Your American license is exchangeable for a French license if it is from one
of the following states: Connecticut, Illinois, Kansas, Michigan, New Hampshire,
South Carolina, Pennsylvania and Kentucky (Please note this list can change at any
time!). If you think I missed a state, then call your local Prefecture or sous Prefecture
or French embassy/consulate. They will tell you if your license is exchangeable.
If you do have a license from one of the states listed, you have one year from the
date you entered France: the date stamped on your passport or Carte de Sejour, to
make the exchange. If you wait more than a year, all is lost; you will have to obtain
a French driving license 'from scratch', a difficult process. The process, starting
from scratch is expensive and a nuisance. This is the process:
Find a driving school - Not an easy course in and of itself, because so many go out of business. I went with L'Ecole de Conduite Francaise(ECF)a chain, to obtain my license. It was fortunate that I did. The other independently owned school I looked at went out of business. There are some schools in Paris that teach classes in English. Classes taught in English are expensive. When you sign-up with your driving school you pay a flat fee for the written test, in my case about $220 US. Then you pay by the lesson, $35 US per lesson, for the practical.
Written test - The written test is made up of forty multiple choice questions. You have thirty seconds to answer each and must answer 35 or more correctly to pass. What I found the most difficult about the written test, was that more than one answer could be correct on some of the multiple choice questions. This along with the fact that some questions are in two parts makes the written test in reality more than forty questions.
Your driving school will give you a textbook for the written test that explains, if that is possible, the French driving code. All of your in class preparation for the written test consists of taking a practice test and then going over the test question by question, with the instructor. The practice tests have the same type questions, but more difficult, than the actual test. The time constrains are the same.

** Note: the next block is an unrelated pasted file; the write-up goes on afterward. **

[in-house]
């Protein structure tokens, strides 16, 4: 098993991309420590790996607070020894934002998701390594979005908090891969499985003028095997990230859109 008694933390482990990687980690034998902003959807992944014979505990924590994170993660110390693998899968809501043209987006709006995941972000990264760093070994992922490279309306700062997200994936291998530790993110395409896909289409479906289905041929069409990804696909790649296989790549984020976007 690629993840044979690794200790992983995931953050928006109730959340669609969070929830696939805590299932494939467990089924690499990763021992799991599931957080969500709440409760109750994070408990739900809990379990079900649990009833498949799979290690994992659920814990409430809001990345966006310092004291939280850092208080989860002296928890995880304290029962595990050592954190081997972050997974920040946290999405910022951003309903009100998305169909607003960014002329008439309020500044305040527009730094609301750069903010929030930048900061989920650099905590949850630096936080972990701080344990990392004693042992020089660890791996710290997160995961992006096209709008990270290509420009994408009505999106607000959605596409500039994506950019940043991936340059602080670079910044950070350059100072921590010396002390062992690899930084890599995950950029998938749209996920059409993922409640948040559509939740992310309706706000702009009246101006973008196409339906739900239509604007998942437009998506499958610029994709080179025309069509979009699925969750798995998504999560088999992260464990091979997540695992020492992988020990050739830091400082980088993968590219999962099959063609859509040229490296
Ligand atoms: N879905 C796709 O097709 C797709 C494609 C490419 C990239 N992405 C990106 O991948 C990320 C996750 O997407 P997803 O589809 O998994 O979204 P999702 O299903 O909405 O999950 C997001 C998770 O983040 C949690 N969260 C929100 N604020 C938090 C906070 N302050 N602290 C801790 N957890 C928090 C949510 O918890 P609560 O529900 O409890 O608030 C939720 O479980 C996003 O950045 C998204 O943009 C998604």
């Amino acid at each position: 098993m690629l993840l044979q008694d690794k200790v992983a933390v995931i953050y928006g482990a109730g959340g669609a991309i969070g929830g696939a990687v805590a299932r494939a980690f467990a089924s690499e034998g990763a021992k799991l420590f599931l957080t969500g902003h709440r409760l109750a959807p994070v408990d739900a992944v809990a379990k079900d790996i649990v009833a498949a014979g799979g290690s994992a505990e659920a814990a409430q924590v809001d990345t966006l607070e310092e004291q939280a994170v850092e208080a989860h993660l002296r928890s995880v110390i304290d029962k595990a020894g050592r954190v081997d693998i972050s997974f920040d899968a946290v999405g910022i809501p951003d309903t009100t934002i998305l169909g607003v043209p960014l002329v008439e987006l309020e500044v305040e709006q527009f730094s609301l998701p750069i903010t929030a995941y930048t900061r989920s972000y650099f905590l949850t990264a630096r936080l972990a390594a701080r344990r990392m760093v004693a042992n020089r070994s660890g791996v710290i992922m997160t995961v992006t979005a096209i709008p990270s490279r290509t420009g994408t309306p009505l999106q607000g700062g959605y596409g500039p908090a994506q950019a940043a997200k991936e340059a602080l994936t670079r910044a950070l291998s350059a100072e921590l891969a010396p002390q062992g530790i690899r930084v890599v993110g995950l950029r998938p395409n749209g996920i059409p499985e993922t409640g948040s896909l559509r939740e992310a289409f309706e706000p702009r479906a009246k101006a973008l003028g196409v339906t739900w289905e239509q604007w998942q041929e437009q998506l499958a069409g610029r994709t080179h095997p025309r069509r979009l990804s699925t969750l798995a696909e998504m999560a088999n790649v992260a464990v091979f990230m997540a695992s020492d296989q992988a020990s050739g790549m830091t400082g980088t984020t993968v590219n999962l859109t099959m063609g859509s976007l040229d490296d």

I spent a little over a month getting ready for the written test. I was not working and went to my school almost every day. The school had self-teaching CD ROMs available during the day and classes at night. Some schools have classes through out the day with no CD ROMs.
I was not able to take the written test when I wanted to. First there was a problem getting back my paperwork from the Prefecture. I was told it would take a month, but because I was outside the norm, a foreigner, it took longer. Then when I finally received the test date, the test was canceled because there was the smell of gas in the examination center. In France, unlike the states, you cannot choose the test location. Your school is given exam dates that it then gives to the students. Sometimes if demand is great, schools only have dates every few weeks.
If you get frustrated at times with studying for the written test, just remember that the actual test is easier than the practice tests. A friend of mine, the day before she took the written test, missed fourteen on a practice test, yet she passed when it counted.
After writing all the above it is possible to study on your own for the written test. No one I know has; but my local Prefecture said I could. There are plenty of CD-ROMs that teach the written test.
Driving test - If this is the part you think will be the easiest, think again. It took me nine one hour lessons before I was "ready" for my driving test. That was with already driving for fifteen years! French driving schools make most of their money from driving lessons, they run about $35 apiece, and so in no time you will have spent a few hundred dollars.
The test lasts twenty minutes: you may be asked to parallel park, go through a few intersections that are yield right, drive on the highway, just about anything that you might do driving. Like the written, the driving test is not as difficult as your instructor will make it out to be. My instructors were very strict; you had to do everything exactly as asked. For example when you change lanes, you need to look in your mirror, look over your shoulder, then look in the mirror again. Also you need to be constantly looking in your mirrors, about every ten seconds, so you know what's behind you, your instructor will nitpick like crazy and it will not be nice. One major frustration: I was told to forget a lot of what I learned in studying for the written test. Another frustration and most French will attest to this, no one drives like they are taught in France.
You are going to spend a few months, my case three, to obtain a French driver's license. Then you will see on a daily basis drivers running red lights, driving way over the speed limit and other infractions.
For more information see: http://www.americansinfrance.net/driving_study_guide
About the Author Jeff Steiner
I'm an American living in France, Reignier (near Geneva) at the moment. Over the last ten years I have learned a lot about living and traveling in France. Which is why I created www.americansinfrance.net I'm originally from Los Angeles and have lived outside the United States before Nicaragua in the early 1990's.
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Your American license is exchangeable for a French license if it is from one of the following states: Connecticut, Illinois, Kansas, Michigan, New Hampshire, South Carolina,...